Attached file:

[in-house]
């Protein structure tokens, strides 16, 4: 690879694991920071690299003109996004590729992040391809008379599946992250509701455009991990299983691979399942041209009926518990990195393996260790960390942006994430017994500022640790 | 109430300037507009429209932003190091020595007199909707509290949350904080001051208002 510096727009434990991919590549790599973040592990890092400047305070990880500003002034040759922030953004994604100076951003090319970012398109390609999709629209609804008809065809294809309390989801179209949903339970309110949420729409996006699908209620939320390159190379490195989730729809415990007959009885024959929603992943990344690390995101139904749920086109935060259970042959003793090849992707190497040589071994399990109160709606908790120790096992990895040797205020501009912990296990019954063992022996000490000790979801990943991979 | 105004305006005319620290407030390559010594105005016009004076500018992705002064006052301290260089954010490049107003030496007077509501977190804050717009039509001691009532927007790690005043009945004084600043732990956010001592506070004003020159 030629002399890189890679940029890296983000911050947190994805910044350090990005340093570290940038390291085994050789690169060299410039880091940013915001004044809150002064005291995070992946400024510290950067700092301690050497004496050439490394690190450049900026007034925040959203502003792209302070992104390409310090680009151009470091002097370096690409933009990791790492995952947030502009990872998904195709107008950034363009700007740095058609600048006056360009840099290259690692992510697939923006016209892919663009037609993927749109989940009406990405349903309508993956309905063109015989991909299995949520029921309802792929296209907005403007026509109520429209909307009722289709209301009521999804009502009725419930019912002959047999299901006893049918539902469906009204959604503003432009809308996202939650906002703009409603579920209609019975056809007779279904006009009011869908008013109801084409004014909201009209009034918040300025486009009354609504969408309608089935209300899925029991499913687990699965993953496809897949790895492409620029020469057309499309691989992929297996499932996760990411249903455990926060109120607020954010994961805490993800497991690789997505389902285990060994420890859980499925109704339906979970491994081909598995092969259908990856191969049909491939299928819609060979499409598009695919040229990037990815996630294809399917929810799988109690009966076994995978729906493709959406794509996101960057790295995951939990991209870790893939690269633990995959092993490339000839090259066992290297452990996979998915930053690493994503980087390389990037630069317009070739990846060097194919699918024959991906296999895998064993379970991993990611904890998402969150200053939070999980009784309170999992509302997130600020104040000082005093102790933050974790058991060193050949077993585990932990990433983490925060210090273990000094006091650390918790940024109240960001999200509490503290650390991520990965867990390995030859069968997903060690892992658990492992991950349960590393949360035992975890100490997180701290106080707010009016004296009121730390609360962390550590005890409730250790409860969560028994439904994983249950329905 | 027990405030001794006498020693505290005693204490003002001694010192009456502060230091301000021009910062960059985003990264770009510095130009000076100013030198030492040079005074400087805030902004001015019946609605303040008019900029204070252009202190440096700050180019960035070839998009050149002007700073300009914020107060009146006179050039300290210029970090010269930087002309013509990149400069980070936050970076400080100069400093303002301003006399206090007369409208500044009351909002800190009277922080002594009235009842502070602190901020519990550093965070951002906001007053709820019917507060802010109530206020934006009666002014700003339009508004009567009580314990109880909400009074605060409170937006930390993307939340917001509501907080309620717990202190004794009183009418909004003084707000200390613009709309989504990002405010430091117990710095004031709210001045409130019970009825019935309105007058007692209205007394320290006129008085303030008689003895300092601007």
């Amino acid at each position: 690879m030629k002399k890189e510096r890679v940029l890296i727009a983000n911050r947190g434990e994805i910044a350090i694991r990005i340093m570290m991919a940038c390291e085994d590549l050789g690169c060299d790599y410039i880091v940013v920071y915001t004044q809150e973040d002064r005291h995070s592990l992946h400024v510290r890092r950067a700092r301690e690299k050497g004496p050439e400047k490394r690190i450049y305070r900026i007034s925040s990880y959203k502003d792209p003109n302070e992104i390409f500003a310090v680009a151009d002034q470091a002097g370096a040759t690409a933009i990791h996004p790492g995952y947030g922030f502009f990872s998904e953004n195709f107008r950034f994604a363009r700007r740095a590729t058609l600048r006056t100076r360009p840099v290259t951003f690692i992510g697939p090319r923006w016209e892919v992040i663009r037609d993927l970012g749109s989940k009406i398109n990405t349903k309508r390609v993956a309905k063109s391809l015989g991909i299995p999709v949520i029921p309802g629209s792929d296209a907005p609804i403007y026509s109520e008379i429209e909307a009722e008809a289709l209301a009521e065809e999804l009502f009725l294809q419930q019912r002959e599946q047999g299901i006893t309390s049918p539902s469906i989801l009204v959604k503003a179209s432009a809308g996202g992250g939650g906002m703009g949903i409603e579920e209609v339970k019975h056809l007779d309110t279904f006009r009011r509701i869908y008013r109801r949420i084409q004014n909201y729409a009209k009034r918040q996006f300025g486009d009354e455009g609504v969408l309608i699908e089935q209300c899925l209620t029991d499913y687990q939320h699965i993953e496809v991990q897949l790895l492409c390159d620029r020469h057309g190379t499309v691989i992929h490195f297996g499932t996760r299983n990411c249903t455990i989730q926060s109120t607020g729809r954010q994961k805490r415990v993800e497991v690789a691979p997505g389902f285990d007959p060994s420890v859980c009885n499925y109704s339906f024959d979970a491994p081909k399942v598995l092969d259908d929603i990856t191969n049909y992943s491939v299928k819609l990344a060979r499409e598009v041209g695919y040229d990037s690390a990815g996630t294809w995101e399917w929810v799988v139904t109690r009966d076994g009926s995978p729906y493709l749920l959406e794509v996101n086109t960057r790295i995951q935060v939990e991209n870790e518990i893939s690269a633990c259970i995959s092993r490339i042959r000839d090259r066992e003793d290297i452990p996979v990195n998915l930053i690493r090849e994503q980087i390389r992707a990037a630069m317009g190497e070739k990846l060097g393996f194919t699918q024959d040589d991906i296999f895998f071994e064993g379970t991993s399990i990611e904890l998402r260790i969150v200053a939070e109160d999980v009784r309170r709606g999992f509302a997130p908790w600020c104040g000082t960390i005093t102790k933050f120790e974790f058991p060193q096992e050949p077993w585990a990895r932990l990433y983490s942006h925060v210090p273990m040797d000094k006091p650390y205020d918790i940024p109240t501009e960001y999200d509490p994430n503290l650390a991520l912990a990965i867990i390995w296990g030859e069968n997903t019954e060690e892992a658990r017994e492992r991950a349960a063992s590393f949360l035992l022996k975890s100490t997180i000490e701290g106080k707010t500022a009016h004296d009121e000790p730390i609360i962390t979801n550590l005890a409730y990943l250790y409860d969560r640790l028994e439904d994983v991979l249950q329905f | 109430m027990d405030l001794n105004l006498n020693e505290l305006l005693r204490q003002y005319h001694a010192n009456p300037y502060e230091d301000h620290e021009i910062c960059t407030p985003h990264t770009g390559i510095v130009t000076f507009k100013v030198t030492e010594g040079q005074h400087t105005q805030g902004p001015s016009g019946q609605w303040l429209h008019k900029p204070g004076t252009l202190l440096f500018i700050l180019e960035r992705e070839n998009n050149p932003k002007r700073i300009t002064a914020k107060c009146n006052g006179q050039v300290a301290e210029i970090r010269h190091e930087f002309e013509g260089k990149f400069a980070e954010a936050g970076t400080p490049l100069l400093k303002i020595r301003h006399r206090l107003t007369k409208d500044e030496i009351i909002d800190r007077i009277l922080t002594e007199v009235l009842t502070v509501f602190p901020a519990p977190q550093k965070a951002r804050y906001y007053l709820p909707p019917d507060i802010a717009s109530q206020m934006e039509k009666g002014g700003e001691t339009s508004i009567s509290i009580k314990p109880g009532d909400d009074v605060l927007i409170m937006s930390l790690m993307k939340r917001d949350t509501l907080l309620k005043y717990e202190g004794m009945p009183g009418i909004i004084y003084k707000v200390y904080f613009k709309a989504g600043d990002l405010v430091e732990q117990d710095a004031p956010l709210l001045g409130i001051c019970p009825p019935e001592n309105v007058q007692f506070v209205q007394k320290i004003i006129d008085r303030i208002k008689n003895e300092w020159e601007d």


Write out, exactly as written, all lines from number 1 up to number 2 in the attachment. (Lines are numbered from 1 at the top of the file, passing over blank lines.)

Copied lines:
[in-house]
């Protein structure tokens, strides 16, 4: 690879694991920071690299003109996004590729992040391809008379599946992250509701455009991990299983691979399942041209009926518990990195393996260790960390942006994430017994500022640790 | 109430300037507009429209932003190091020595007199909707509290949350904080001051208002 510096727009434990991919590549790599973040592990890092400047305070990880500003002034040759922030953004994604100076951003090319970012398109390609999709629209609804008809065809294809309390989801179209949903339970309110949420729409996006699908209620939320390159190379490195989730729809415990007959009885024959929603992943990344690390995101139904749920086109935060259970042959003793090849992707190497040589071994399990109160709606908790120790096992990895040797205020501009912990296990019954063992022996000490000790979801990943991979 | 105004305006005319620290407030390559010594105005016009004076500018992705002064006052301290260089954010490049107003030496007077509501977190804050717009039509001691009532927007790690005043009945004084600043732990956010001592506070004003020159 030629002399890189890679940029890296983000911050947190994805910044350090990005340093570290940038390291085994050789690169060299410039880091940013915001004044809150002064005291995070992946400024510290950067700092301690050497004496050439490394690190450049900026007034925040959203502003792209302070992104390409310090680009151009470091002097370096690409933009990791790492995952947030502009990872998904195709107008950034363009700007740095058609600048006056360009840099290259690692992510697939923006016209892919663009037609993927749109989940009406990405349903309508993956309905063109015989991909299995949520029921309802792929296209907005403007026509109520429209909307009722289709209301009521999804009502009725419930019912002959047999299901006893049918539902469906009204959604503003432009809308996202939650906002703009409603579920209609019975056809007779279904006009009011869908008013109801084409004014909201009209009034918040300025486009009354609504969408309608089935209300899925029991499913687990699965993953496809897949790895492409620029020469057309499309691989992929297996499932996760990411249903455990926060109120607020954010994961805490993800497991690789997505389902285990060994420890859980499925109704339906979970491994081909598995092969259908990856191969049909491939299928819609060979499409598009695919040229990037990815996630294809399917929810799988109690009966076994995978729906493709959406794509996101960057790295995951939990991209870790893939690269633990995959092993490339000839090259066992290297452990996979998915930053690493994503980087390389990037630069317009070739990846060097194919699918024959991906296999895998064993379970991993990611904890998402969150200053939070999980009784309170999992509302997130600020104040000082005093102790933050974790058991060193050949077993585990932990990433983490925060210090273990000094006091650390918790940024109240960001999200509490503290650390991520990965867990390995030859069968997903060690892992658990492992991950349960590393949360035992975890100490997180701290106080707010009016004296009121730390609360962390550590005890409730250790409860969560028994439904994983249950329905 | 027990405030001794006498020693505290005693204490003002001694010192009456502060230091301000021009910062960059985003990264770009510095130009000076100013030198030492040079005074400087805030902004001015019946609605303040008019900029204070252009202190440096700050180019960035070839998009050149002007700073300009914020107060009146006179050039300290210029970090010269930087002309013509990149400069980070936050970076400080100069400093303002301003006399206090007369409208500044009351909002800190009277922080002594009235009842502070602190901020519990550093965070951002906001007053709820019917507060802010109530206020934006009666002014700003339009508004009567009580314990109880909400009074605060409170937006930390993307939340917001509501907080309620717990202190004794009183009418909004003084707000200390613009709309989504990002405010430091117990710095004031709210001045409130019970009825019935309105007058007692209205007394320290006129008085303030008689003895300092601007």